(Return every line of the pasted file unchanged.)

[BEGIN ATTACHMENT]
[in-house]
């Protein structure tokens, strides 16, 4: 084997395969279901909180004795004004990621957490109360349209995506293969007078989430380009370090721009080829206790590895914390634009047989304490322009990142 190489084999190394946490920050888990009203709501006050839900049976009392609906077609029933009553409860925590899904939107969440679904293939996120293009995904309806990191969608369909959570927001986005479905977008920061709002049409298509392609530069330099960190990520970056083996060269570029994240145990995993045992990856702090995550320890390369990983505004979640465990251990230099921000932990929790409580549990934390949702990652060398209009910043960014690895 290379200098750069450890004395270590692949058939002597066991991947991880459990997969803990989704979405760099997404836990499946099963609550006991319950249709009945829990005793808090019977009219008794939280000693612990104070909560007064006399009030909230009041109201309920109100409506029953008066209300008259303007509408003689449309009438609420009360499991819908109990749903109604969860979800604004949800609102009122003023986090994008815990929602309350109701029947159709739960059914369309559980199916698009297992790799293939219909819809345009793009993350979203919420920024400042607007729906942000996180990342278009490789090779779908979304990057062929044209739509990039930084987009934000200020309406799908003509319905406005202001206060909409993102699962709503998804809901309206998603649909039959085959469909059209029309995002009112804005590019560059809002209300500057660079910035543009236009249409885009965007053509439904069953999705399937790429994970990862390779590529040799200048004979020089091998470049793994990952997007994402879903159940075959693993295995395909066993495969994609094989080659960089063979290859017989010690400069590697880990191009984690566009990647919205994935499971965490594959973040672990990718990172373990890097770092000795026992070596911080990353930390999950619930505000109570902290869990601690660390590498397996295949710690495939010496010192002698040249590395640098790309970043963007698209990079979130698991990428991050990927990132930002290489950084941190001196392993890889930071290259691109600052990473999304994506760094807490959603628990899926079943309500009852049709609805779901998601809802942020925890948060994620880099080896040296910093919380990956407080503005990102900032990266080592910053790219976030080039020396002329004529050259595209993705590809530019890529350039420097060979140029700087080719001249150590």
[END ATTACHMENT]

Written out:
[in-house]
């Protein structure tokens, strides 16, 4: 084997395969279901909180004795004004990621957490109360349209995506293969007078989430380009370090721009080829206790590895914390634009047989304490322009990142 190489084999190394946490920050888990009203709501006050839900049976009392609906077609029933009553409860925590899904939107969440679904293939996120293009995904309806990191969608369909959570927001986005479905977008920061709002049409298509392609530069330099960190990520970056083996060269570029994240145990995993045992990856702090995550320890390369990983505004979640465990251990230099921000932990929790409580549990934390949702990652060398209009910043960014690895 290379200098750069450890004395270590692949058939002597066991991947991880459990997969803990989704979405760099997404836990499946099963609550006991319950249709009945829990005793808090019977009219008794939280000693612990104070909560007064006399009030909230009041109201309920109100409506029953008066209300008259303007509408003689449309009438609420009360499991819908109990749903109604969860979800604004949800609102009122003023986090994008815990929602309350109701029947159709739960059914369309559980199916698009297992790799293939219909819809345009793009993350979203919420920024400042607007729906942000996180990342278009490789090779779908979304990057062929044209739509990039930084987009934000200020309406799908003509319905406005202001206060909409993102699962709503998804809901309206998603649909039959085959469909059209029309995002009112804005590019560059809002209300500057660079910035543009236009249409885009965007053509439904069953999705399937790429994970990862390779590529040799200048004979020089091998470049793994990952997007994402879903159940075959693993295995395909066993495969994609094989080659960089063979290859017989010690400069590697880990191009984690566009990647919205994935499971965490594959973040672990990718990172373990890097770092000795026992070596911080990353930390999950619930505000109570902290869990601690660390590498397996295949710690495939010496010192002698040249590395640098790309970043963007698209990079979130698991990428991050990927990132930002290489950084941190001196392993890889930071290259691109600052990473999304994506760094807490959603628990899926079943309500009852049709609805779901998601809802942020925890948060994620880099080896040296910093919380990956407080503005990102900032990266080592910053790219976030080039020396002329004529050259595209993705590809530019890529350039420097060979140029700087080719001249150590």